by Rob DiCristino
“They told me not to do any heavy lifting,” Ernest Burkhart (Leonardo DiCaprio) tells his uncle, William King Hale (Robert De Niro), referring to a chronic stomach injury sustained in the war. The aptly-named King assures his nephew that he has little to worry about in Osage country, the stretch of Oklahoma pasture to which the United States government forced the eponymous Native American nation some years earlier. If he plays his cards right and stays out of trouble, says King, he won’t be doing much labor at all. Good-looking white men like Ernest have a tendency to prosper among the Osage, whom the government has officially deemed too “incompetent” to handle their own oil wealth. Instead, they’re assigned guardians, stewards, white men who dictate when and how the Osage get to spend their fortunes. King, well, he informally oversees these transactions, ensures that the money flows where it ought to. He’s a friend to the Osage, he insists — he speaks their language fluently — but, like his nephew, he’s not exactly interested in heavy lifting.
Based on the 2017 book by David Grann, Killers of the Flower Moon is a Western that only Martin Scorsese could commit to film, a pastoral dripping with urban decay, a brutal indictment of American entrepreneurial ambition that reckons with our original sins while mourning the wisdom and resolve of a community that had no choice but to accept its place in the Grand Injustice. The Osage of Flower Moon are no rubes; They’re not bewitched, ensorcelled, or entranced. Mollie, for example, is fully aware of her husband’s ulterior motives: He’s a coyote. A scavenger. A shiftless grifter who is about as useful as a hole in the head. But Mollie is only human, only — if not legally — American; Why shouldn’t she indulge, too? Why shouldn’t she look to the future, when the white and native men will share in the wealth of this great nation? Hardly the Proud Indian of American cinematic obscurity, Mollie would never kowtow to condescension. Instead, she tests the system. Feels it out. Like her husband, though, she’s just a pawn who can only hope to play at royalty.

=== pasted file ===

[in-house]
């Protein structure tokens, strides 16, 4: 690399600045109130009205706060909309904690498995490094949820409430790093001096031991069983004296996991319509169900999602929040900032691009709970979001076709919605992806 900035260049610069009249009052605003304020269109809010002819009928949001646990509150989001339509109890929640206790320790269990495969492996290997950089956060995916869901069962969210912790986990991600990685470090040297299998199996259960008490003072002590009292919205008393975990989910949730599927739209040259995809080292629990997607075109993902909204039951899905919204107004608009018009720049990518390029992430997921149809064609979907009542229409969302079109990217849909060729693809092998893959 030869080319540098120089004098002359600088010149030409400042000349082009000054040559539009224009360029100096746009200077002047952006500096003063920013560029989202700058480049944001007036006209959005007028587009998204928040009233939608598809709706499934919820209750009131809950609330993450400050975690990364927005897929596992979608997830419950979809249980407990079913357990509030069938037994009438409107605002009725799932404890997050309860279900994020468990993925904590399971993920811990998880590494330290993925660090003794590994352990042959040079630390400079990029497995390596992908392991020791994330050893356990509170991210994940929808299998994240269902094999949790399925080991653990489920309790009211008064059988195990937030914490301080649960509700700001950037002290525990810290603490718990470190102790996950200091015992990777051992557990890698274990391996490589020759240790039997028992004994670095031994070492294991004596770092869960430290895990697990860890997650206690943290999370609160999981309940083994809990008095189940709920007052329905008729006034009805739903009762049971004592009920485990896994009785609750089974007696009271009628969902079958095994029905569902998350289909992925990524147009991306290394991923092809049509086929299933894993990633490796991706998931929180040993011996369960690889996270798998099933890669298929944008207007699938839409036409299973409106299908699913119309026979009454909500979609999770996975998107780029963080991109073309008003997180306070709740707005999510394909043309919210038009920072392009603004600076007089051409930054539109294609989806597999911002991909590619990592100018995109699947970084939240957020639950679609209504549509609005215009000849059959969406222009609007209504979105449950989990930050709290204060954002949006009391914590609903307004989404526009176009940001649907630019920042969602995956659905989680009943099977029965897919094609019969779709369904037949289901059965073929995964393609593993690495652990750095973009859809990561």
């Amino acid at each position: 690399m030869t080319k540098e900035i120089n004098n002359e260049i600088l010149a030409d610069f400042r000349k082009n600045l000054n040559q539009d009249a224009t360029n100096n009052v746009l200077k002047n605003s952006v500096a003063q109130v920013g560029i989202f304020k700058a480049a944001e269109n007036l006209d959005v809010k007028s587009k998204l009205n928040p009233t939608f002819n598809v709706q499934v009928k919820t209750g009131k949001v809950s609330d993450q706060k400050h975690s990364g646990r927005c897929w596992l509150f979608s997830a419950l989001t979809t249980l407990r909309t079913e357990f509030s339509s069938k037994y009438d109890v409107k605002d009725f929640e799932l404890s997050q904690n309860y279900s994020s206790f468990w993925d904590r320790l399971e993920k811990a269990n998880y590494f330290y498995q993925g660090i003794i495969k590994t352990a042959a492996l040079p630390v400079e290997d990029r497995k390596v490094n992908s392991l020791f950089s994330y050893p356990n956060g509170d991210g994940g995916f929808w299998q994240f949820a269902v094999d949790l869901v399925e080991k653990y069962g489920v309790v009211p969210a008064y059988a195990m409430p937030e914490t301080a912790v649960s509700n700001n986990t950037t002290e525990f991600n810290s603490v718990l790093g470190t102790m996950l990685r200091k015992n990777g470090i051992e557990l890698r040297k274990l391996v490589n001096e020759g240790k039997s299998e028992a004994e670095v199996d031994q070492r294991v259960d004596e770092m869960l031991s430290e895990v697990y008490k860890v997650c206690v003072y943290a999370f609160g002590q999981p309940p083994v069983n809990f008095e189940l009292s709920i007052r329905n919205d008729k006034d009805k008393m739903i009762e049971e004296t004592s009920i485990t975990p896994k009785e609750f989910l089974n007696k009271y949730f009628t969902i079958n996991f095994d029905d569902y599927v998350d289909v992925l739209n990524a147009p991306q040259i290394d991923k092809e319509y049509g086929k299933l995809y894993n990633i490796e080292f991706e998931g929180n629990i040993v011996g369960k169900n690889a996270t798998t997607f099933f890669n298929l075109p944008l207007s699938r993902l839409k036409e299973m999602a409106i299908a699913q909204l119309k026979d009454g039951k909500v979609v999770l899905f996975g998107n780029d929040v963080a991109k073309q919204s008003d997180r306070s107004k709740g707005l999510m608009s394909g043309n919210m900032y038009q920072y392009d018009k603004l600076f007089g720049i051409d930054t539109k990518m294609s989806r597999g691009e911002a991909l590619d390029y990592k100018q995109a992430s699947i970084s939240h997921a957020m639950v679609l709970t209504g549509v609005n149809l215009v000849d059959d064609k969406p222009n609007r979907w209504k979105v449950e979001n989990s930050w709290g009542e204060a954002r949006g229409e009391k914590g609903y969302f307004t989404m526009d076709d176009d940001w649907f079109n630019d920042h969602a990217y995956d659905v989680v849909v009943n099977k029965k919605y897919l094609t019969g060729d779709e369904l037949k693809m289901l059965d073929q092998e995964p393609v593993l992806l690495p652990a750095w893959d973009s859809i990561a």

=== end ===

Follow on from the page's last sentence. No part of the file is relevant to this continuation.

Martin Scorsese’s last theatrical release — the elegiac The Irishman — felt like his final word on the gangster genre he helped shepherd across sixty years of cinema. That film’s Frank Sheeran (also De Niro) was a guileless brute who could barely comprehend the true depth of his sins, let alone properly atone for them. DiCaprio’s Ernest Burkhart is cut from a similar cloth, a hapless lush whose savage betrayal of his family is motivated more by incompetence than by any devious designs; Ernest is a personification of the Great American Presumption, the edict that mandated the white man’s superiority without offering evidence or justification for its conclusions. Neither he nor any of King’s other foot soldiers could possibly have masterminded what newspapers would call the Reign of Terror, the systematic murder of significant Osage stakeholders that — had King been successful — would have put their headrights exclusively in his pocket. For them, committing these acts of great, unassailable evil was simply walking the path of least resistance.
Killers of the Flower Moon hits theaters Friday, October 20th.